Tuesday, November 11, 2008

George J Stigler

Everytime I read an article by a great economist, I am reminded of my love for this discipline and am inspired to work harder and persist at what I am doing. Today, I had a lean phase where one of my dissertation chapters refused to progress. So, I decided to wiki famous economists and since I had been thinking about the economics of regulation, decided to learn more about George Stigler. Although I knew of his contributions to the Economics of  Regulation literature, I did not know he had written so much on the History of Economic thought. I have always admired Stigler, I now have a new found love for him as well. Well, one thing lead to another and I just finished reading his Nobel Lecture, "The Process and Progress of Economics". How can one read this lecture and not be inspired to keep working on new ideas!! Here is an excerpt from the conclusion (emphasis mine).
The fascination of scientific work does not lie in the craftsmanlike utilization of the tools of a science. It is admirable for the gymnast to put his splendidly disciplined body through intricate maneuvers, and it is no doubt equally admirable for the scientist to put his disciplined mind through a sequence of complex analytical or experimental maneuvers. The great fascination of scientific endeavor, however, is precisely in the speculative pursuit of new ideas that will widen the horizon of our understanding of the world. This endeavor is not that of a graceful intellectual gymnast: on the contrary, the scientist is stumbling about in a jungle of ideas or facts that seem to defy system or logic, and usually he fails to emerge with anything but scratches. The dangers of the search include the chance that a gifted rival will reach the goal, and the danger is not reduced by the fact that the rivalry is conducted under what for able and ambitious competitors are unusually chivalrous rules. Still, learning more about how this search for new knowledge proceeds is itself a worthy search for new knowledge, and we shall not abandon it.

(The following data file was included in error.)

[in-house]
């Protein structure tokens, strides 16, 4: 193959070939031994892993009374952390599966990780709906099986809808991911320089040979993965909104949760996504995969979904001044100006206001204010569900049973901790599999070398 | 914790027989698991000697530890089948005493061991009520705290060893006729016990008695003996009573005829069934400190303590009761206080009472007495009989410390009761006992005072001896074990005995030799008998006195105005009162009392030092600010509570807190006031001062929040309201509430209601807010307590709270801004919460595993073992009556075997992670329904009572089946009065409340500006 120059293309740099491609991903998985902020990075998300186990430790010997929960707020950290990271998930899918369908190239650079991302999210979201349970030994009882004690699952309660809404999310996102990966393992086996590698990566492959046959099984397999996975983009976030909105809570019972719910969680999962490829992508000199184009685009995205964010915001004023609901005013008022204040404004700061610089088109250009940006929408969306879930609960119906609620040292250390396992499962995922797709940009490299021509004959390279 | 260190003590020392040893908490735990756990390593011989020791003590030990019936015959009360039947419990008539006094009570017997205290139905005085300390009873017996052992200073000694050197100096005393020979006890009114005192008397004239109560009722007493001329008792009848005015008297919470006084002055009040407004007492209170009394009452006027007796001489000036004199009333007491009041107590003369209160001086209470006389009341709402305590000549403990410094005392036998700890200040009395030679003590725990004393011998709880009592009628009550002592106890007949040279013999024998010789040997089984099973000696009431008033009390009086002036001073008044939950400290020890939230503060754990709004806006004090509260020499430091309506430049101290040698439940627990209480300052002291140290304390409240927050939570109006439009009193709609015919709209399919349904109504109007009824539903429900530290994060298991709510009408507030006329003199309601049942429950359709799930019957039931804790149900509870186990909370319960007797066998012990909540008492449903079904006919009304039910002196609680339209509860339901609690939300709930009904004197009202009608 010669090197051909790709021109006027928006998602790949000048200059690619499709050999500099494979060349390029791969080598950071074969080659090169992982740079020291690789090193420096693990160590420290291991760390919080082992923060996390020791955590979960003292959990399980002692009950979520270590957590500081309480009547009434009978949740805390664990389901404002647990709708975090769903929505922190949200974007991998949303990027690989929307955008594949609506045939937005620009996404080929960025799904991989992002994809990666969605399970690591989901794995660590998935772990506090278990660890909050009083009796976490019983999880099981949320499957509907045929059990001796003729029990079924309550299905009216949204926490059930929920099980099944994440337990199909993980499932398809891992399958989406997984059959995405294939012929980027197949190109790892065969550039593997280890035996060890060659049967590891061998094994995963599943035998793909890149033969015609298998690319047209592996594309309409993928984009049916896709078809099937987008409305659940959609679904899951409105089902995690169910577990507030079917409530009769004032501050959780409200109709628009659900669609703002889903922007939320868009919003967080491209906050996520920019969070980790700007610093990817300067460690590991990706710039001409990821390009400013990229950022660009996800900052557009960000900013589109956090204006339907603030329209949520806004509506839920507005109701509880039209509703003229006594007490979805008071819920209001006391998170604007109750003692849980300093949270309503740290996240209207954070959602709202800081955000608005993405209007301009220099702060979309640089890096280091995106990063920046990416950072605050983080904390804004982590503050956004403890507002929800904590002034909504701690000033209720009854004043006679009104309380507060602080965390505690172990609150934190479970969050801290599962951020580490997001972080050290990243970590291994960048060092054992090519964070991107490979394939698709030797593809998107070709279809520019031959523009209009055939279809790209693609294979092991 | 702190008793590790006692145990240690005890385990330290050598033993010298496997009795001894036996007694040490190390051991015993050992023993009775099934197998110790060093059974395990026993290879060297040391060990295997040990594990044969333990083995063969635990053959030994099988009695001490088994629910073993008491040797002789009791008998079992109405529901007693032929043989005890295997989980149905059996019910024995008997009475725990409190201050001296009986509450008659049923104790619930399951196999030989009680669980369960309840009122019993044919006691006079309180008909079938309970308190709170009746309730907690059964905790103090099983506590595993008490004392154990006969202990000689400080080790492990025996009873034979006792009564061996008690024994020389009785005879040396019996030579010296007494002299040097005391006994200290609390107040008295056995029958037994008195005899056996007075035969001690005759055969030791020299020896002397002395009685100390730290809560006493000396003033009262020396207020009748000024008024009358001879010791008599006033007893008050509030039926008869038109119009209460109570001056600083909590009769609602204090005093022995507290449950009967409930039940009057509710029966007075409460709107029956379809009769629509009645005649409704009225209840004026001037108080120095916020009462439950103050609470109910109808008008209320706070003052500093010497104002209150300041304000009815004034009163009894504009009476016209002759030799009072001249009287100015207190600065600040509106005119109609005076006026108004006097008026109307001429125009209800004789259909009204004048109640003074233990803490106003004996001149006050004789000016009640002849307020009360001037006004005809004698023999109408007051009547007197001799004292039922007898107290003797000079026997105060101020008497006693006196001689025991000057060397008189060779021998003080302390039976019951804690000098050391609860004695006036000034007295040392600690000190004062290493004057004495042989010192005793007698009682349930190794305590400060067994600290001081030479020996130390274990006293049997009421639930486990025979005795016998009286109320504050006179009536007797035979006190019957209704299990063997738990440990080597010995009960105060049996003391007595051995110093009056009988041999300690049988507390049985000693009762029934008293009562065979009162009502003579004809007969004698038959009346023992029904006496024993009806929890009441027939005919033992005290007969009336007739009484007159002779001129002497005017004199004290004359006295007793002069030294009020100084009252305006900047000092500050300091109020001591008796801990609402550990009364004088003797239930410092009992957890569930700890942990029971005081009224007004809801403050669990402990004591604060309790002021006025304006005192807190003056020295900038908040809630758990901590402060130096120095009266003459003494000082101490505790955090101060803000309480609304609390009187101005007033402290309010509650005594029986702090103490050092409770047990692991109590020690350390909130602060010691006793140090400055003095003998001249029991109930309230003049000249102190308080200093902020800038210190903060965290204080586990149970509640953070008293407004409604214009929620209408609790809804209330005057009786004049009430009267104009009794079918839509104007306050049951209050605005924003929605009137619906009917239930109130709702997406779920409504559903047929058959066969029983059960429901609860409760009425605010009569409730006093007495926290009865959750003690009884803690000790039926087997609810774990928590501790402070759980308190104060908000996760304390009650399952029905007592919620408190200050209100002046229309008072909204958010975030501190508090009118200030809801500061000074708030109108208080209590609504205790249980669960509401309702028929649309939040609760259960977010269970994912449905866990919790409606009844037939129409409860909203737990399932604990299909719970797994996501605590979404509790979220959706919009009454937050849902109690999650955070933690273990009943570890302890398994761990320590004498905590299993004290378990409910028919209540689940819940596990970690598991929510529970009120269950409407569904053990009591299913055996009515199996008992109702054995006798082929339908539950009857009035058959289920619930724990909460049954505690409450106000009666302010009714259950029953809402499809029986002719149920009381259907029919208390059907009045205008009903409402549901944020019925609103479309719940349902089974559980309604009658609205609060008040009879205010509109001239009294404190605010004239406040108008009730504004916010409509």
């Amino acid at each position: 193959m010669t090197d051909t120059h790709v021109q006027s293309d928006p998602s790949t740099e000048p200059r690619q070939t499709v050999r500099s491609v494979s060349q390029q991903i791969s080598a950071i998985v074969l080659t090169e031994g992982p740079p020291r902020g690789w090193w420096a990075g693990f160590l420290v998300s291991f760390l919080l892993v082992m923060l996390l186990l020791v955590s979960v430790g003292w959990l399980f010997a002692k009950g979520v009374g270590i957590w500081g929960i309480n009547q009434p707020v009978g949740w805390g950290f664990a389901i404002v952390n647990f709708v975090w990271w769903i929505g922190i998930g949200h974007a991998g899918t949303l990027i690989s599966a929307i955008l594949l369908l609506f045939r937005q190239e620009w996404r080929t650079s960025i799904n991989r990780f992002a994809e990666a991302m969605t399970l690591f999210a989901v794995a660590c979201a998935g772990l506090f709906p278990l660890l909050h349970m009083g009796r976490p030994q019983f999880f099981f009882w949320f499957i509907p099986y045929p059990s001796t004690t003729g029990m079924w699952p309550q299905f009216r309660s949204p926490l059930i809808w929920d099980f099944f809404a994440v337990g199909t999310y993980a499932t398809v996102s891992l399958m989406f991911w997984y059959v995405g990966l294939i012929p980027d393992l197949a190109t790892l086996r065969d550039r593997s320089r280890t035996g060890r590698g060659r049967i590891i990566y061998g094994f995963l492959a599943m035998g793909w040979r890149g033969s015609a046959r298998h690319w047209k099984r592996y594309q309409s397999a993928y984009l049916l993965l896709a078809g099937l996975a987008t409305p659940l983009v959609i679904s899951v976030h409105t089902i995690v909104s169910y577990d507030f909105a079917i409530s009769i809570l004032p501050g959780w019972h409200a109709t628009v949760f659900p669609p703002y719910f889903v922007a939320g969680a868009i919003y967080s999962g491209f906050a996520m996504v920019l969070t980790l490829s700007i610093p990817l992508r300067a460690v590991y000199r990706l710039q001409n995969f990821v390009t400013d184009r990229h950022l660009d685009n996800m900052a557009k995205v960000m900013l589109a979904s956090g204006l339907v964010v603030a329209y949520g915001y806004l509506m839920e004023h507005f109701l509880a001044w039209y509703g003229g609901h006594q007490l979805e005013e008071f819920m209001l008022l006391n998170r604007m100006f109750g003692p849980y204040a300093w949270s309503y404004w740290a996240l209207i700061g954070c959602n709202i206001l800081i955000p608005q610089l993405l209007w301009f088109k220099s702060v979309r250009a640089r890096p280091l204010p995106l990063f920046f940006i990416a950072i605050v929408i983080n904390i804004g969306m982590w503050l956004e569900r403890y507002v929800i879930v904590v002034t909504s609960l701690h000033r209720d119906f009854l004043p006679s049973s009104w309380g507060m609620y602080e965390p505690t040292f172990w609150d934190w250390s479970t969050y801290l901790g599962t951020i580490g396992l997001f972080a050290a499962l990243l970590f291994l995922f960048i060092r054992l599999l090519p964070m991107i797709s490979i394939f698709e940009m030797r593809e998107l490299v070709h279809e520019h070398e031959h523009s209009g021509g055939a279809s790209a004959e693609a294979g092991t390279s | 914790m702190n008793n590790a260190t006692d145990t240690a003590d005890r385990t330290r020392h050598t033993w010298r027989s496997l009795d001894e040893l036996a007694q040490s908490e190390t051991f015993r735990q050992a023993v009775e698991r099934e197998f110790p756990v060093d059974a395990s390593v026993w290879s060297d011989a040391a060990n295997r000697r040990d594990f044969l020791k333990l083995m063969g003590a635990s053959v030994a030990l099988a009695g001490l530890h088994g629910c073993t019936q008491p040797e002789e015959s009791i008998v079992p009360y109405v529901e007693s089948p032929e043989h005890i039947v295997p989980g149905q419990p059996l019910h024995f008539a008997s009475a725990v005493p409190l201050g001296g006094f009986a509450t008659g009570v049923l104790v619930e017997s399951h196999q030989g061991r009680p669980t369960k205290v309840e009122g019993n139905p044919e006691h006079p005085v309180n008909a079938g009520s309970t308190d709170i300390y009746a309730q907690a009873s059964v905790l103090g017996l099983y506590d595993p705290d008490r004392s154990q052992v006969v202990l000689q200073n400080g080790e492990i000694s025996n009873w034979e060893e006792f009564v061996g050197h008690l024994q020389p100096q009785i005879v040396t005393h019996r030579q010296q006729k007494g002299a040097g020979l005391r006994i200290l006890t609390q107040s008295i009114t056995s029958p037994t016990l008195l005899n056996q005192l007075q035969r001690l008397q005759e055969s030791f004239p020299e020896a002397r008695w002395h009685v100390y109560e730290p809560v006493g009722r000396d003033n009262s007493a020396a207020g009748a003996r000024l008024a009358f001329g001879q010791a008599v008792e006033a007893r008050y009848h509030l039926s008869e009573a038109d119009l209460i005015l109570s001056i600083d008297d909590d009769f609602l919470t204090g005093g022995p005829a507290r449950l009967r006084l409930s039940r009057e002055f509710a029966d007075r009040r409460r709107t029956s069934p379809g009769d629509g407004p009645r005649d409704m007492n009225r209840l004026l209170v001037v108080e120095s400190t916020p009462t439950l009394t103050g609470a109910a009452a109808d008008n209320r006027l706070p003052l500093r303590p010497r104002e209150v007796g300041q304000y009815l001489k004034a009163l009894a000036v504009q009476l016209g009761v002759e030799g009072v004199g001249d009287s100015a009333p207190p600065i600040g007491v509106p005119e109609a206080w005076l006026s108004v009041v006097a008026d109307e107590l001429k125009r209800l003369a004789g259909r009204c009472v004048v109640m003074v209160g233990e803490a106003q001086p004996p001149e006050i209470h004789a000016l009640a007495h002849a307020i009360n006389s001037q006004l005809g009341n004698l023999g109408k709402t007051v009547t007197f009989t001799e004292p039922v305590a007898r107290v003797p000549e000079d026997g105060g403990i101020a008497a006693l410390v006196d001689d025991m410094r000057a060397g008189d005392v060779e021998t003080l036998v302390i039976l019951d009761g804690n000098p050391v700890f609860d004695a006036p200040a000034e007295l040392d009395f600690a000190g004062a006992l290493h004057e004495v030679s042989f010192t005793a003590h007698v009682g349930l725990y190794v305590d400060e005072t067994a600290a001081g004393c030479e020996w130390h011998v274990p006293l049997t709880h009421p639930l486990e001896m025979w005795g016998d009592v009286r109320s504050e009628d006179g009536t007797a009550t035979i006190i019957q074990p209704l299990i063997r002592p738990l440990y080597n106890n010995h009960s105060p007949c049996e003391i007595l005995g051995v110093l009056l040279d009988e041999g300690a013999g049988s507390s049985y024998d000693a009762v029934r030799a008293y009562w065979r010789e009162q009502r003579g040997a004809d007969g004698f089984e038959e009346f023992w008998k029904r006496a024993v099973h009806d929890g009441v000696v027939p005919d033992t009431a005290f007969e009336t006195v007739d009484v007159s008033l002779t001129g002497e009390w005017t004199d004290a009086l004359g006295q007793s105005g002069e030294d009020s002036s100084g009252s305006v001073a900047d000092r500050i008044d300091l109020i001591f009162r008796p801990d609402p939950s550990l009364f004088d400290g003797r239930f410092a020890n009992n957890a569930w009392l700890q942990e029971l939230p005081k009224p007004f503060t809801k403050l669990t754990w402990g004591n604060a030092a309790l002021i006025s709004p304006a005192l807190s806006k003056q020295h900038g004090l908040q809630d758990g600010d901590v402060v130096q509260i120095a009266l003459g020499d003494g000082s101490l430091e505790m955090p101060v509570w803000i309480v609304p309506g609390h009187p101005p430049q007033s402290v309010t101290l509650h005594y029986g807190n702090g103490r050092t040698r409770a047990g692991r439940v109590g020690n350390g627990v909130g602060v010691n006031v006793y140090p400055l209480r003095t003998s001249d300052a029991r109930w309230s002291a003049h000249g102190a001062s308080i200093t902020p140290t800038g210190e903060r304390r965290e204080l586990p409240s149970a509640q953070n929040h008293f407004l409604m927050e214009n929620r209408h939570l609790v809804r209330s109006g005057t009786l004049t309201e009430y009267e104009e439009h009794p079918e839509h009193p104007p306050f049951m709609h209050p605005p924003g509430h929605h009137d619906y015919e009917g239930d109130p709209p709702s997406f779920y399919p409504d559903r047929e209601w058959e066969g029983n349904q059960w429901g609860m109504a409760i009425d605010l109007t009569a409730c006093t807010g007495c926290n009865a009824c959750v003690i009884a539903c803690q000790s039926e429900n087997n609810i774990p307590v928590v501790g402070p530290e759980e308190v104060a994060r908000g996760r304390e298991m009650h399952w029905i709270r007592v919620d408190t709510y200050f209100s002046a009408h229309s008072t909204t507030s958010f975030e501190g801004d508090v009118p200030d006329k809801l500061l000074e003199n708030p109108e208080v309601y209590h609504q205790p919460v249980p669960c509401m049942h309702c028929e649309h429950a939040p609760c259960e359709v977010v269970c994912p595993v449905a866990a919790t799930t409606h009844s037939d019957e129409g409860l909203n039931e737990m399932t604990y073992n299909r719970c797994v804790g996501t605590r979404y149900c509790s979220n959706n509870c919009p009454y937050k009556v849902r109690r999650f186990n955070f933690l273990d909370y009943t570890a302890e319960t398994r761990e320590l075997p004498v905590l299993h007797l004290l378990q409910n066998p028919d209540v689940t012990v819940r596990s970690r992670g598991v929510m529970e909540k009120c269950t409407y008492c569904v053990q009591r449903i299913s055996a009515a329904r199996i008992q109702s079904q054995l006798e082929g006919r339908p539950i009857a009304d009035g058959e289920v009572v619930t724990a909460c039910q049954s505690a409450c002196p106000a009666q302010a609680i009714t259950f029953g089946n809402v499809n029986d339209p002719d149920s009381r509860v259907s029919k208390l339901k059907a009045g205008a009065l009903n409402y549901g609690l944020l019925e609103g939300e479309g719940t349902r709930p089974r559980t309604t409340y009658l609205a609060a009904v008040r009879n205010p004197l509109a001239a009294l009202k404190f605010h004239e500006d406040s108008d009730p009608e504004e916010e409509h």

I will remember to not be frustrated in the future when I stumble through ideas in a paper. 

1 comment:

Richard said...

A few years ago I read a collection of George Stigler's essays on economic history. Got some good laughs.

Good luck with your dissertation chapters.